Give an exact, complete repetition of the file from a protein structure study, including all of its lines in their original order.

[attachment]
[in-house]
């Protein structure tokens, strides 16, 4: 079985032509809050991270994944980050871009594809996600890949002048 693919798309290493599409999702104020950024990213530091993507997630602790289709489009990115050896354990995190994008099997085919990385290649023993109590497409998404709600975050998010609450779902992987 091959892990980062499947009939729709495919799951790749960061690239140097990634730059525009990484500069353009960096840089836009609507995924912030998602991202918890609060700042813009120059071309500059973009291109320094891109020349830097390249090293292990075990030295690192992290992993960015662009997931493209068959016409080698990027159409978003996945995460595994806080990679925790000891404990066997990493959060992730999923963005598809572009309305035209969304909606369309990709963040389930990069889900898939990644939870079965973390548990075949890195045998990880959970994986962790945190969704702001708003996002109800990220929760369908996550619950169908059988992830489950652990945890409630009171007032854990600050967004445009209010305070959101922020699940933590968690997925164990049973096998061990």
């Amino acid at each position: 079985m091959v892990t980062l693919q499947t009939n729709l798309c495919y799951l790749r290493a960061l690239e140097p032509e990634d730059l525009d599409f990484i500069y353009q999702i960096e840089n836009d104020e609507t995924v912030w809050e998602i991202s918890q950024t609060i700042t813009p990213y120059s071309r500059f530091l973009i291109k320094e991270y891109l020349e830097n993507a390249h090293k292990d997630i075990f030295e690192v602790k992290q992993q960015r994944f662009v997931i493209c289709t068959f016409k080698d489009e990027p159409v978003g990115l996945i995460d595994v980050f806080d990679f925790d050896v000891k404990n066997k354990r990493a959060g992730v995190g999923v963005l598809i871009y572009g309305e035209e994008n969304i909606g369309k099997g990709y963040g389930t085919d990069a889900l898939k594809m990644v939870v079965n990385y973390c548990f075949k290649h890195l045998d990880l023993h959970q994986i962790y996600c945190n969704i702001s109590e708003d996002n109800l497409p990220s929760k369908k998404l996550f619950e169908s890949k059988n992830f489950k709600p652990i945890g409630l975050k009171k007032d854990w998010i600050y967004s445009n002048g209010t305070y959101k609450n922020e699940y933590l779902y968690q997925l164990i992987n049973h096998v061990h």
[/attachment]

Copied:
[in-house]
């Protein structure tokens, strides 16, 4: 079985032509809050991270994944980050871009594809996600890949002048 693919798309290493599409999702104020950024990213530091993507997630602790289709489009990115050896354990995190994008099997085919990385290649023993109590497409998404709600975050998010609450779902992987 091959892990980062499947009939729709495919799951790749960061690239140097990634730059525009990484500069353009960096840089836009609507995924912030998602991202918890609060700042813009120059071309500059973009291109320094891109020349830097390249090293292990075990030295690192992290992993960015662009997931493209068959016409080698990027159409978003996945995460595994806080990679925790000891404990066997990493959060992730999923963005598809572009309305035209969304909606369309990709963040389930990069889900898939990644939870079965973390548990075949890195045998990880959970994986962790945190969704702001708003996002109800990220929760369908996550619950169908059988992830489950652990945890409630009171007032854990600050967004445009209010305070959101922020699940933590968690997925164990049973096998061990």
């Amino acid at each position: 079985m091959v892990t980062l693919q499947t009939n729709l798309c495919y799951l790749r290493a960061l690239e140097p032509e990634d730059l525009d599409f990484i500069y353009q999702i960096e840089n836009d104020e609507t995924v912030w809050e998602i991202s918890q950024t609060i700042t813009p990213y120059s071309r500059f530091l973009i291109k320094e991270y891109l020349e830097n993507a390249h090293k292990d997630i075990f030295e690192v602790k992290q992993q960015r994944f662009v997931i493209c289709t068959f016409k080698d489009e990027p159409v978003g990115l996945i995460d595994v980050f806080d990679f925790d050896v000891k404990n066997k354990r990493a959060g992730v995190g999923v963005l598809i871009y572009g309305e035209e994008n969304i909606g369309k099997g990709y963040g389930t085919d990069a889900l898939k594809m990644v939870v079965n990385y973390c548990f075949k290649h890195l045998d990880l023993h959970q994986i962790y996600c945190n969704i702001s109590e708003d996002n109800l497409p990220s929760k369908k998404l996550f619950e169908s890949k059988n992830f489950k709600p652990i945890g409630l975050k009171k007032d854990w998010i600050y967004s445009n002048g209010t305070y959101k609450n922020e699940y933590l779902y968690q997925l164990i992987n049973h096998v061990h």